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How to Negotiate a Business Sale in Australia

Negotiating a business sale with confidence takes time. We'll offer a helpful breakdown of what to expect, how to prepare, and what the negotiation process looks like.

Solid negotiation skills can be the difference between a successful sales negotiation and a failed one. If both parties are skilled negotiators, the process will go smoothly and respectfully. But if there’s a lack of trust on one or both sides, it’s unlikely either of you will find satisfactory terms.

Successful negotiators possess many different skills, from knowing how to stand firm to having the ability to concede a point. And, of course, you should always anticipate what the other party will be asking and have the proper documentation to answer any questions.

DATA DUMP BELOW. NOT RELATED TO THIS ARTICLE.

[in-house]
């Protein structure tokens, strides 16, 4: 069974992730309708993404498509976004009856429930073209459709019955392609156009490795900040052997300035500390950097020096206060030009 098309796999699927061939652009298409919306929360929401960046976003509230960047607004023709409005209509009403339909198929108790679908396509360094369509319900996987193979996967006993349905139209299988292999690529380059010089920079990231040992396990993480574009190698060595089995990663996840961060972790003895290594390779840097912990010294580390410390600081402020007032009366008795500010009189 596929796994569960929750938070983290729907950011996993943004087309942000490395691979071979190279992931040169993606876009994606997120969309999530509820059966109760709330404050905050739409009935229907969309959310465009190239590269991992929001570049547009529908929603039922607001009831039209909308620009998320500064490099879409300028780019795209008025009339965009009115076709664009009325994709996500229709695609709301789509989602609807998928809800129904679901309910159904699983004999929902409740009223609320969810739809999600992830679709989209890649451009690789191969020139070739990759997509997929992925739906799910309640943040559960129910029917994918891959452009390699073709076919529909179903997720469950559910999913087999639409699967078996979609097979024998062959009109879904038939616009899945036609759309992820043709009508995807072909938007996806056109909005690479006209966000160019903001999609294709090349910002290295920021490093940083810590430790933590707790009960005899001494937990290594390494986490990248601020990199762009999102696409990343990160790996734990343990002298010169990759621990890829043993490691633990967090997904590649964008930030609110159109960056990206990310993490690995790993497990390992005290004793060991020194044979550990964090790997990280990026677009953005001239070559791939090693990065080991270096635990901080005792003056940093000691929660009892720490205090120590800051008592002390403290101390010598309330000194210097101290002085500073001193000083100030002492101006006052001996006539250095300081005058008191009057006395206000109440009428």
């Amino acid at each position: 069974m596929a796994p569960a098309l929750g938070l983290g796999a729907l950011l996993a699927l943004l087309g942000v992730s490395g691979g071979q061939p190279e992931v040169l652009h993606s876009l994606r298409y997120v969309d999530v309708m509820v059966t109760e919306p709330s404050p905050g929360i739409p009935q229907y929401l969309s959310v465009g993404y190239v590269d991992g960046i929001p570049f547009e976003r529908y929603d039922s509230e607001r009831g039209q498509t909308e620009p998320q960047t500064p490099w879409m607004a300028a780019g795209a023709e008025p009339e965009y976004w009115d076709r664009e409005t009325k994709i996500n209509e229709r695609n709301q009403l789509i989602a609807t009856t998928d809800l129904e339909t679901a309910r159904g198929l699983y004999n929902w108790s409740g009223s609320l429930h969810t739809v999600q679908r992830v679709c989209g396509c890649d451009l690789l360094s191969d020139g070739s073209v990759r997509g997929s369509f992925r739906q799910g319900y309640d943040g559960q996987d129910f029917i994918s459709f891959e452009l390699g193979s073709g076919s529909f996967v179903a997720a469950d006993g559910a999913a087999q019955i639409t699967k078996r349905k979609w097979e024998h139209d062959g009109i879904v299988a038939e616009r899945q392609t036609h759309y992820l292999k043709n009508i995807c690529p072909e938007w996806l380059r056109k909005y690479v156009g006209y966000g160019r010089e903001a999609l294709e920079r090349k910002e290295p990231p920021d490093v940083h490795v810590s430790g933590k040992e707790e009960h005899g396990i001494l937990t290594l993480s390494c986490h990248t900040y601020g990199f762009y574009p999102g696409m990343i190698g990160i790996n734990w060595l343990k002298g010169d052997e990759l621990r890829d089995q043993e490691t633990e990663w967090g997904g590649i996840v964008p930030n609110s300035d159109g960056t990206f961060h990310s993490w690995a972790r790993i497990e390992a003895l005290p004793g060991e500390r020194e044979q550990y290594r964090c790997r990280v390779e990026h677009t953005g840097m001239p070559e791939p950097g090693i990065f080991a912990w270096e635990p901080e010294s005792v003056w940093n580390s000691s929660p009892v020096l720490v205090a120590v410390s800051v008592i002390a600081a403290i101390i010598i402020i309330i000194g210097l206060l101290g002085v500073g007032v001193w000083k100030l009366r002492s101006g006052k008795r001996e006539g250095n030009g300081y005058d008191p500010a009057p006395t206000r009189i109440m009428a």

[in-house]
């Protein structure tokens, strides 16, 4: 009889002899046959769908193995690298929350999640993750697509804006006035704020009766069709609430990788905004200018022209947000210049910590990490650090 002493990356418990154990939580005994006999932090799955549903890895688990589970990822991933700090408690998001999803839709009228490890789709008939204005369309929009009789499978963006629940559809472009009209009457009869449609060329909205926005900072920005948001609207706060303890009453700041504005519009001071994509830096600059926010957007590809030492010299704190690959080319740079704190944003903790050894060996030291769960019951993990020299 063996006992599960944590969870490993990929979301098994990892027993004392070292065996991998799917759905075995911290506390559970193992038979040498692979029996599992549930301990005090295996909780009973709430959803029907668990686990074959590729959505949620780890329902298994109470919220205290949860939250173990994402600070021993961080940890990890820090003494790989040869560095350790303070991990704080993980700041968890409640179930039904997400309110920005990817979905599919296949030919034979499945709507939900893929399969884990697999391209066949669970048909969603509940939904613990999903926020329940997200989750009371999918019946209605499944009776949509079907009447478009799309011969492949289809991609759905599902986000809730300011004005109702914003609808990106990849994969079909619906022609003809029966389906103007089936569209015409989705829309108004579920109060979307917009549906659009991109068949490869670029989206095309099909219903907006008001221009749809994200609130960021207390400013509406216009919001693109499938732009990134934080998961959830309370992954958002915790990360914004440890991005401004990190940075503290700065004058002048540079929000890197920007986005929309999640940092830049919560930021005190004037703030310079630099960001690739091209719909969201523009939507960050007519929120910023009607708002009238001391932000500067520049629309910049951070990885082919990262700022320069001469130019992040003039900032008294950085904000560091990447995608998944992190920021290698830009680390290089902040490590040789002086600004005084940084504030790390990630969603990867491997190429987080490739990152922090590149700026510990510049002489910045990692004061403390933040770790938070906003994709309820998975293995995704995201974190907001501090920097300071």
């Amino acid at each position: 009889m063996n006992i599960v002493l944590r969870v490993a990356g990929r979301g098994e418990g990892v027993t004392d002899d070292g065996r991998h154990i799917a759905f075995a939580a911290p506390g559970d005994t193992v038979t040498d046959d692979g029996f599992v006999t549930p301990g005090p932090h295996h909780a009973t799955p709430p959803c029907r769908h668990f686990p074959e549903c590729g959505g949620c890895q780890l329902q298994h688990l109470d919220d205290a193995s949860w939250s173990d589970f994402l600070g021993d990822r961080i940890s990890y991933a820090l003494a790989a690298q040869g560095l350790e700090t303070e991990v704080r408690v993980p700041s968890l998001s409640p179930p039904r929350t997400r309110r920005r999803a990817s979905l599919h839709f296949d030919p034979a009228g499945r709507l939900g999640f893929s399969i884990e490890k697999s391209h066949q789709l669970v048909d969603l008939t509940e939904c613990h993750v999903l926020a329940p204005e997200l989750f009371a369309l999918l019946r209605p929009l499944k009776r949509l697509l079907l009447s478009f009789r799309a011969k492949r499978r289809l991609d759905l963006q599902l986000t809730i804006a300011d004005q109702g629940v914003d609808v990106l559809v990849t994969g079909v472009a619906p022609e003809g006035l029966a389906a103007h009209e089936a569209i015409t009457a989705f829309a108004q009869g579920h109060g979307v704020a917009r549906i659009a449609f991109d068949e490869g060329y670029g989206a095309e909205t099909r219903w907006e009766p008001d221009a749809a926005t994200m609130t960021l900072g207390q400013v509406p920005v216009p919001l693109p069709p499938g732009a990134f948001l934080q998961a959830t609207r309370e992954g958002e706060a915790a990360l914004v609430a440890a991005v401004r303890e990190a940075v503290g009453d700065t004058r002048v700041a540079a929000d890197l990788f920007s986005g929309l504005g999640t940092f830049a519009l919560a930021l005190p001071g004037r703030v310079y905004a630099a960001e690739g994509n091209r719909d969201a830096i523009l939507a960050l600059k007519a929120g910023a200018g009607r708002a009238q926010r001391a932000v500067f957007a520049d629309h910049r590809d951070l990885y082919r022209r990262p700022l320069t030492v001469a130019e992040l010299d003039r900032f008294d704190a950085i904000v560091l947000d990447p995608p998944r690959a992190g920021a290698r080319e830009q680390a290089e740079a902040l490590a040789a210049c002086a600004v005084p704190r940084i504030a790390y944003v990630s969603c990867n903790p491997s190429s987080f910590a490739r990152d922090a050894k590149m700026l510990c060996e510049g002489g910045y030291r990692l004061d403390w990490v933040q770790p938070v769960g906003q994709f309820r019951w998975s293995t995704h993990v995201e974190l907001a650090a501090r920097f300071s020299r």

At the end of any successful contract negotiation, both parties’ needs will be met and each party will be more or less satisfied with the terms. But you shouldn’t take this process for granted. Here, we’ll discuss strategies before, during and after the negotiation phase.

How to prepare for a negotiation

Whether you’re the prospective small business owner or seller, you have equal responsibility when negotiating the terms of the sale. The key component of all sales negotiations when selling a business is trust. If one or both parties feel they are being taken advantage of, it’s unlikely the negotiation will be successful — or, at least, not as successful as it could be. This means always aiming for a win-win scenario in which both parties walk away satisfied. In addition, it’s important to do this in the minimum amount of time necessary to prevent any unwanted setbacks.